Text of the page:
Canadian Senator John Stewart in his address to the members of the South African National Council of the Provinces in November 1996 noted that when building models of governance "the shoe should be cut to fit the foot"5. It is understandable that federalism as a form of government would be attractive to a country like South Africa. As the following table providing a social and economic profile of the various provinces shows, the environment of the South African political system appears quite compatible with federalism. It is also abvious that federalism can assist South Africa in oecoming an inclusive democracy.

A Social and Economic Profile of South Africa's Provinces




% of GDP



7,027,254 (16.8%)



Afrikaans(18%); IsiZulu (17%); English (14%)

Eastern Cape

6,978,254 (16.4%)



IsiXhosa (85%); Afrikaans (9%); English (3%)

Northern Transvaal
(Northern Province)

5,431,473 (12.6%)



Sesotho (56%); Shangaan (22%)

Western Cape

3,756,845 (8.9%)



Afrikaans (63%); English (20%); IsiXhosa (16%)

North West

3,704,667 (8.6%)



Setswana (63%); IsiXhosa (14%); Sesotho (8%)

Eastern Transvaal

3,014,578 (6.7%)



SiSiwate (40%); IsiZulu (28%); Afrikaans (9%)

Orange Free State
(Free State)

2,918,266 (6.9%)



Sesotho (56%); Afrikaans (14%); IsiXhosa (9%)

KwaZulu Natal

8,966,860 (21%)



IsiZulu (80%); English (15%); Afrikaans (2%)

Northern Cape

785,604 (1.9%)



Afrikaans (65%); Setswana (22%); IsiXhosa (4%)

Sources: South Africa Yearbook, 1995, Second Edition (Pretoria: Government Printer) and South Africa 1995 (South Africa Foundation)


What is not clear, and this of course is the great challenge facing its members, is whether the National Council of the Provinces can effectively represent and defend the interests of the provinces and prevent the centralization of decision-making. In a country like Canada, this task is left primarily to the executives of the provinces themselves. In South Africa this will be the responsibility of the National Council of the Provinces and much attention will be focused on its ability to effectively deal with Section 76 legislation. There appears !:o be obstacles which may stand in its way. The National Council of the Provinces does not share the same powers as the German Bundesrat. The Bundesrat has an absolute veto on constitutional amendments and all bills affecting is-ander interests, including fiscal matters, which are called "consent bills" and which are in practice about 50% of all bills dealt with.b The South African Constitution excludes money bills from those considered as ordinary bills affecting the provinces. The National Assembly can override any disagreement on money bills by a simple majority. Also, it is not clear who decides if a bill falls under Section 76 (matters affecting the provinces) or Section 75 (matters not affecting the provinces). As well, because of the political conditions existing now in South Africa, it is not expected that the National Council of the Provinces will seriously challenge the will of the lower house: presently, the African National Congress controls the governments of seven of the nine provinces, as well as a majority in the National Assembly.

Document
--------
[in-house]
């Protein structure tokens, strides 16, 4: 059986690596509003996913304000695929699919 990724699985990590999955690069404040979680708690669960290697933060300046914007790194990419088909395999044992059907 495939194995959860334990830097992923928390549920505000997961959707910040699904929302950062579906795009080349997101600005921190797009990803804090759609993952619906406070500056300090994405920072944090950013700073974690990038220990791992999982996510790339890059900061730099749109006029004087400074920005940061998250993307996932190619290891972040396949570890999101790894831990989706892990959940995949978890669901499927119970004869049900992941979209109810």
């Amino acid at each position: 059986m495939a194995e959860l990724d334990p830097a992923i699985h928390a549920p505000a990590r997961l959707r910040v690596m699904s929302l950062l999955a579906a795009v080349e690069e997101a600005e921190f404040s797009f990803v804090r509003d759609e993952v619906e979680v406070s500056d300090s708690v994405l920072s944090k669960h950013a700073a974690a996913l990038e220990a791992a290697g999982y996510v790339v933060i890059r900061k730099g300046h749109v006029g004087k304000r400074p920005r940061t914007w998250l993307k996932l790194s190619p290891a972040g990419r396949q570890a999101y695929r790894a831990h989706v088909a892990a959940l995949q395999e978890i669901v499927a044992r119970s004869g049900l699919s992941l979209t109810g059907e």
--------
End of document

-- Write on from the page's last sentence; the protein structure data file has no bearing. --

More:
Nothwithstanding these obstacles, the model of bicameralism South Africa has created is an exciting one. It attempts to create a new institutional relationship between the second chamber and the provincial governments and legislatures and to bring their talents and interests into the national decision-making process. Observers will be watching closely in the months ahead to see how well it succeeds.


1. Edward Sail, Political Institutions: A Preface, New York & London, ikppelton-Century Co., 1938.

2. T.R.H. Davenport, South Africa: A Modern History, University of Toronto Press, 1977, p. 166.

3. Workshop on the Implementation of the National Council of the Provinces, Proceedings, Capetown, November 11-13, 1996.

4. Dirk Brand, "The National Council of the Provinces: Constitutional Provisions and Principles", November, 1996, p. 1.

5. Workshop on the Implementation of the National Council of the Provinces, Proceedings, Capetown, November 11-13, 1996.

6. See Comparative Study of Second Chambers of Parliament in Selected Countries, National Democratic Institute for International Affairs, October, 1996.

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Last Updated: 2020-09-14